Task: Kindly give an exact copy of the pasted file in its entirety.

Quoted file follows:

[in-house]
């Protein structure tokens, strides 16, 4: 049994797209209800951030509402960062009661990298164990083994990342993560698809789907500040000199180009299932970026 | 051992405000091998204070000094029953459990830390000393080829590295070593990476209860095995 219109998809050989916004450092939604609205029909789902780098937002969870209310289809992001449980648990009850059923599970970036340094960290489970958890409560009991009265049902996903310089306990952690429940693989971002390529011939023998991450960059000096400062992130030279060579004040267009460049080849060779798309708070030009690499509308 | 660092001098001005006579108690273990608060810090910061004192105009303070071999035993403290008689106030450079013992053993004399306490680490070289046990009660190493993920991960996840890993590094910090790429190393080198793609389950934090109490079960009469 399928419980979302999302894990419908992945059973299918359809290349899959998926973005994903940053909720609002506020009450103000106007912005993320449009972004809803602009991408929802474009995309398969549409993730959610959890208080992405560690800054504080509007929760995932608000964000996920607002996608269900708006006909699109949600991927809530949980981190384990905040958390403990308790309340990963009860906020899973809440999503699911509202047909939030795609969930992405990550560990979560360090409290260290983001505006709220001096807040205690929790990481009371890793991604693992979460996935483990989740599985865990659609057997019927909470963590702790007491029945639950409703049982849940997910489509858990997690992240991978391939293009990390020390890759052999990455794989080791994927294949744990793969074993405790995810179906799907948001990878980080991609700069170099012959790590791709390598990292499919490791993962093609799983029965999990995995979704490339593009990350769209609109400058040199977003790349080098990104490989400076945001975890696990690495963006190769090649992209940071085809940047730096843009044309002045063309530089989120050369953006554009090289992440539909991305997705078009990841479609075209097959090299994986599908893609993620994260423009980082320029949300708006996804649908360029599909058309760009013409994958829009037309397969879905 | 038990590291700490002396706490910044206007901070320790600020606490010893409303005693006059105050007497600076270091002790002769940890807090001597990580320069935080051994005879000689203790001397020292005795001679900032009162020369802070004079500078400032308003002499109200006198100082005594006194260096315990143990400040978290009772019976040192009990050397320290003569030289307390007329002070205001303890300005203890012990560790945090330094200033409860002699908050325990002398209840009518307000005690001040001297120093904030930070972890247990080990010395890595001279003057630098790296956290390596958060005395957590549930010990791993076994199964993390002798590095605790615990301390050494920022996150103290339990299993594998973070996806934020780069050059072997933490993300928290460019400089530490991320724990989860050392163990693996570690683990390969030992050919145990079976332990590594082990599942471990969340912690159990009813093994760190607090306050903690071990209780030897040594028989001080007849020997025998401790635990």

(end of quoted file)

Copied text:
[in-house]
């Protein structure tokens, strides 16, 4: 049994797209209800951030509402960062009661990298164990083994990342993560698809789907500040000199180009299932970026 | 051992405000091998204070000094029953459990830390000393080829590295070593990476209860095995 219109998809050989916004450092939604609205029909789902780098937002969870209310289809992001449980648990009850059923599970970036340094960290489970958890409560009991009265049902996903310089306990952690429940693989971002390529011939023998991450960059000096400062992130030279060579004040267009460049080849060779798309708070030009690499509308 | 660092001098001005006579108690273990608060810090910061004192105009303070071999035993403290008689106030450079013992053993004399306490680490070289046990009660190493993920991960996840890993590094910090790429190393080198793609389950934090109490079960009469 399928419980979302999302894990419908992945059973299918359809290349899959998926973005994903940053909720609002506020009450103000106007912005993320449009972004809803602009991408929802474009995309398969549409993730959610959890208080992405560690800054504080509007929760995932608000964000996920607002996608269900708006006909699109949600991927809530949980981190384990905040958390403990308790309340990963009860906020899973809440999503699911509202047909939030795609969930992405990550560990979560360090409290260290983001505006709220001096807040205690929790990481009371890793991604693992979460996935483990989740599985865990659609057997019927909470963590702790007491029945639950409703049982849940997910489509858990997690992240991978391939293009990390020390890759052999990455794989080791994927294949744990793969074993405790995810179906799907948001990878980080991609700069170099012959790590791709390598990292499919490791993962093609799983029965999990995995979704490339593009990350769209609109400058040199977003790349080098990104490989400076945001975890696990690495963006190769090649992209940071085809940047730096843009044309002045063309530089989120050369953006554009090289992440539909991305997705078009990841479609075209097959090299994986599908893609993620994260423009980082320029949300708006996804649908360029599909058309760009013409994958829009037309397969879905 | 038990590291700490002396706490910044206007901070320790600020606490010893409303005693006059105050007497600076270091002790002769940890807090001597990580320069935080051994005879000689203790001397020292005795001679900032009162020369802070004079500078400032308003002499109200006198100082005594006194260096315990143990400040978290009772019976040192009990050397320290003569030289307390007329002070205001303890300005203890012990560790945090330094200033409860002699908050325990002398209840009518307000005690001040001297120093904030930070972890247990080990010395890595001279003057630098790296956290390596958060005395957590549930010990791993076994199964993390002798590095605790615990301390050494920022996150103290339990299993594998973070996806934020780069050059072997933490993300928290460019400089530490991320724990989860050392163990693996570690683990390969030992050919145990079976332990590594082990599942471990969340912690159990009813093994760190607090306050903690071990209780030897040594028989001080007849020997025998401790635990």